We hope this update is helpful. For more information about the these or other health or other legal, management or public policy developments, please contact the author Cynthia Marcotte Stamer via e-mail or via telephone at (214) 452 -8297.
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About the Author
Recognized by her peers as a Martindale-Hubble “AV-Preeminent” (Top 1%) and “Top Rated Lawyer” with special recognition LexisNexis® Martindale-Hubbell® as “LEGAL LEADER™ Texas Top Rated Lawyer” in Health Care Law and Labor and Employment Law; as among the “Best Lawyers In Dallas” for her work in the fields of “Labor & Employment,” “Tax: ERISA & Employee Benefits,” “Health Care” and “Business and Commercial Law” by D Magazine, Cynthia Marcotte Stamer is a practicing attorney board certified in labor and employment law by the Texas Board of Legal Specialization and management consultant, author, public policy advocate and lecturer widely known for 30+ years of health industry and other management work, public policy leadership and advocacy, coaching, teachings, and publications. As a significant part of her work, Ms. Stamer has worked extensively domestically and internationally with business, government and community leaders to prepare for and deal with pandemic and other health and safety, financial, workforce and other organizational crisis, change and workforce, employee benefit, health care and other operations planning, preparedness and response for more than 30 years. As a part of this work, she regularly advises businesses and government leaders on an an demand and ongoing basis about preparation of workforce, health care and other business and government policies and practices to deal with management in a wide range of contexts ranging from day to day operations, through times of change and in response to operational, health care, natural disaster, economic and other crisis and change.
Author of “Privacy and the Pandemic Workshop” for the Association of State and Territorial Health Plans, “How to Conduct A Reduction In Force,” and a multitude of other highly regarded publications and presentations on workforce, compliance, health care and health benefits, pandemic and other health crisis, workers’ compensation and occupational disease, business disaster and distress and many other topics, Ms. Stamer has worked with employers, insurers, health industry organizations and providers and domestic and international community and government leaders on pandemic and other health and safety, workforce and performance preparedness, risks and change management, disaster preparedness and response and other operational and tactical concerns throughout her adult life. A former lead advisor to the Government of Bolivia on its pension privaitization project, Ms. Stamer also has worked internationally as an advisor to business, community and government leaders on crisis preparedness and response, workforce, health care and other reform, as well as regularly advises and defends organizations about the design, administration and defense of their organizations workforce, employee benefit and compensation, safety, discipline and other management practices and actions.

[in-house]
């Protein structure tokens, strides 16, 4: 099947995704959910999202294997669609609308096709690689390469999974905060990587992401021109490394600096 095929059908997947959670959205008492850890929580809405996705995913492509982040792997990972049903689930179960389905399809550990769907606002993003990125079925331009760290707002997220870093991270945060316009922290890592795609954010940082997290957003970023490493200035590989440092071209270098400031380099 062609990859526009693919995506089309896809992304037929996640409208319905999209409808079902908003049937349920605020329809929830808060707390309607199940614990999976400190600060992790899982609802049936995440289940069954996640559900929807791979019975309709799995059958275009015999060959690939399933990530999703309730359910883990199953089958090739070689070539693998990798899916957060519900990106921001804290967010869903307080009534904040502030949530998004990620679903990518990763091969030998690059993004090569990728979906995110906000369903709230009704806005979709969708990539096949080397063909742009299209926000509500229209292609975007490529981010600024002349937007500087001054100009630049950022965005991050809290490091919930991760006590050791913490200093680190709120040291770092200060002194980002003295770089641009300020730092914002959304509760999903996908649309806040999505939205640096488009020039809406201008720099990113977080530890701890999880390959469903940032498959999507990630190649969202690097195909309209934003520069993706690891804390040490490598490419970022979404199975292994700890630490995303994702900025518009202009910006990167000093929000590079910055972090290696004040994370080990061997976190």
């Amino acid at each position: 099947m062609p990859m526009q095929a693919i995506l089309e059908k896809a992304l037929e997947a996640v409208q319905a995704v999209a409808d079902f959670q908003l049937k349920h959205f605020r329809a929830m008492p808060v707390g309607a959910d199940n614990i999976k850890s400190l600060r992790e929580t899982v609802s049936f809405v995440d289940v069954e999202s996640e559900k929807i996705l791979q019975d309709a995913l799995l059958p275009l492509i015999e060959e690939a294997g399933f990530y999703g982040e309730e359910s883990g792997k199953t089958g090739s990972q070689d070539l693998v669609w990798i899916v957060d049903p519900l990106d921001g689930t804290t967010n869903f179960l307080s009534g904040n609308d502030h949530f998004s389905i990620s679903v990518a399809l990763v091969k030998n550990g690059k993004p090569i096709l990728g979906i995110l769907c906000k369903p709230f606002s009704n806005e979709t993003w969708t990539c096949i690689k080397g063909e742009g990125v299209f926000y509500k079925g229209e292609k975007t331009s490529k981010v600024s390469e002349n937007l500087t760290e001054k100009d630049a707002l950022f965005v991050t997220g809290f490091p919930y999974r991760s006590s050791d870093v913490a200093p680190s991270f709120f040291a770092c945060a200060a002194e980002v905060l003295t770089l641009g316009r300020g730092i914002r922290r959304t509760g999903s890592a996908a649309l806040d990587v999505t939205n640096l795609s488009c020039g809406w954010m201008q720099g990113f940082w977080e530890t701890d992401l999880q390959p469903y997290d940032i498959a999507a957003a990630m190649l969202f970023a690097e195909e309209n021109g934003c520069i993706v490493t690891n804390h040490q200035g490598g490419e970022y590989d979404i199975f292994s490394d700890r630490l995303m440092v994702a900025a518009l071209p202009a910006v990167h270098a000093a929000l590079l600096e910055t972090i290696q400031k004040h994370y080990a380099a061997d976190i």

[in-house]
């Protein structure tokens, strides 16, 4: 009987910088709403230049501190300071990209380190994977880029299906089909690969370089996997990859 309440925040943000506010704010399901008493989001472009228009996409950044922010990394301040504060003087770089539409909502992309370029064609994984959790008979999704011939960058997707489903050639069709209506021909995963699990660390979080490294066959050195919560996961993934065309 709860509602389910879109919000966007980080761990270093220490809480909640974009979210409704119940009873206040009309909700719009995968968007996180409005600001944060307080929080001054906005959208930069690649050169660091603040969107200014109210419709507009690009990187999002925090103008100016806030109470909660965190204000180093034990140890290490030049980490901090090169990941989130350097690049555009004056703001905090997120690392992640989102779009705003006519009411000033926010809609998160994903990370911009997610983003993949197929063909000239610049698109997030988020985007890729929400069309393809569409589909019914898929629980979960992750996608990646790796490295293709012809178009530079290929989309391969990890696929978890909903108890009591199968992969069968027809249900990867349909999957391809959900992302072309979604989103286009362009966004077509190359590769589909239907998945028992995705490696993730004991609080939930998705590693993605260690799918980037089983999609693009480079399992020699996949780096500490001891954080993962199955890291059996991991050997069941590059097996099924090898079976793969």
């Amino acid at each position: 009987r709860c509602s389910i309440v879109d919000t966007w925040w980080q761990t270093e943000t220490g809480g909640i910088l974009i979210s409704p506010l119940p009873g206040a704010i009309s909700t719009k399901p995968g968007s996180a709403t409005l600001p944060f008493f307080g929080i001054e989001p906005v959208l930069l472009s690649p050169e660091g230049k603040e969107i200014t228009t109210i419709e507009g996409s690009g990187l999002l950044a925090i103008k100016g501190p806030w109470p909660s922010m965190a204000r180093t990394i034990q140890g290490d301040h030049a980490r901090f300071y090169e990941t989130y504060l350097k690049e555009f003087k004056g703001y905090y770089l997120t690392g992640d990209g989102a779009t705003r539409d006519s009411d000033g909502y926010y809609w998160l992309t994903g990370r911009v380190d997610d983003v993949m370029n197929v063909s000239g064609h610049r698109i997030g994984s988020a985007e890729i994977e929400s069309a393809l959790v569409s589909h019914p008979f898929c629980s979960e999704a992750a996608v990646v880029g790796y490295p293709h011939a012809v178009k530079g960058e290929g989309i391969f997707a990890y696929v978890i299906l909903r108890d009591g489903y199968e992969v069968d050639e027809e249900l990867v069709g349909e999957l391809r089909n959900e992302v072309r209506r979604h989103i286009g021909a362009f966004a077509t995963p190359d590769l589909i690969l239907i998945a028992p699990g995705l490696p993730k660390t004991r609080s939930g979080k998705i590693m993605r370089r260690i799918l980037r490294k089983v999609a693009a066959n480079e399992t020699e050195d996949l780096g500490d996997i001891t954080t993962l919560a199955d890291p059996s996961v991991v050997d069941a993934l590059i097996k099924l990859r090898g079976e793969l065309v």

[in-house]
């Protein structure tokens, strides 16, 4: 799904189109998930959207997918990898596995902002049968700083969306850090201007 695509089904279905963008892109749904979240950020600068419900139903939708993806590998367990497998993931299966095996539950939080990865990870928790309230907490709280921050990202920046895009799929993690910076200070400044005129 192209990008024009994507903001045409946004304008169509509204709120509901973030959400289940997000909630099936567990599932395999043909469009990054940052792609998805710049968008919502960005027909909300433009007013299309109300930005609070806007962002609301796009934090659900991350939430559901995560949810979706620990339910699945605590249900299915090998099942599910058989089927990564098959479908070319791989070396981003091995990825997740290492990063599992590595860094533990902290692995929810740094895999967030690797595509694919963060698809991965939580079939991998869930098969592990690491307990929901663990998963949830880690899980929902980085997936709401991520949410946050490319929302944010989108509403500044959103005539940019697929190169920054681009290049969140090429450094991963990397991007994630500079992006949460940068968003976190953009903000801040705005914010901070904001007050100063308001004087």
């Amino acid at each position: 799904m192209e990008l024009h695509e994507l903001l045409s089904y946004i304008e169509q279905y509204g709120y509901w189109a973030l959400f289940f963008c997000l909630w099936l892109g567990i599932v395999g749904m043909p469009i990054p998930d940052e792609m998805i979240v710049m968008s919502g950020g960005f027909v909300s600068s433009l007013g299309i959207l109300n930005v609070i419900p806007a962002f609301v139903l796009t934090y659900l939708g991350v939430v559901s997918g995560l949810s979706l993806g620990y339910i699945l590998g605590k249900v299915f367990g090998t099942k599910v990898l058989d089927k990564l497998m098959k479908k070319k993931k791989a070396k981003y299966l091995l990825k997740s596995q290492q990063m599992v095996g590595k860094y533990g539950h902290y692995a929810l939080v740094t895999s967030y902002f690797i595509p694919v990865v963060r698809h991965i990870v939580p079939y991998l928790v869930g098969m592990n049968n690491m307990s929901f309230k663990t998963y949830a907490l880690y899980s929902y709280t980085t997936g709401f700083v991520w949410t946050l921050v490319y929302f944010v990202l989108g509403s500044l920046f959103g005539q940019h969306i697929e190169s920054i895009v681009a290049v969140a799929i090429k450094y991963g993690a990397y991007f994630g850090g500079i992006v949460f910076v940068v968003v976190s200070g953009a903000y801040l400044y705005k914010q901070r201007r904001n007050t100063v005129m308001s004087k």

Board Certified in Labor and Employment Law By the Texas Board of Legal Specialization, Scribe for the ABA JCEB Annual Agency Meeting with OCR, Vice Chair of the ABA International Section Life Sciences Committee, and the ABA RPTE Employee Benefits & Other Compensation Group and and a former Council Representative, Past Chair of the ABA Managed Care & Insurance Interest Group, former Vice President and Executive Director of the North Texas Health Care Compliance Professionals Association, past Board President of Richardson Development Center (now Warren Center) for Children Early Childhood Intervention Agency, past North Texas United Way Long Range Planning Committee Member, and past Board Member and Compliance Chair of the National Kidney Foundation of North Texas, and a Fellow in the American College of Employee Benefit Counsel, the American Bar Foundation and the Texas Bar Foundation, Ms. Stamer also shares her extensive publications and thought leadership as well as leadership involvement in a broad range of other professional and civic organizations. For more information about Ms. Stamer or her health industry and other experience and involvements, see http://www.cynthiastamer.com or contact Ms. Stamer via telephone at (214) 452-8297 or via e-mail here.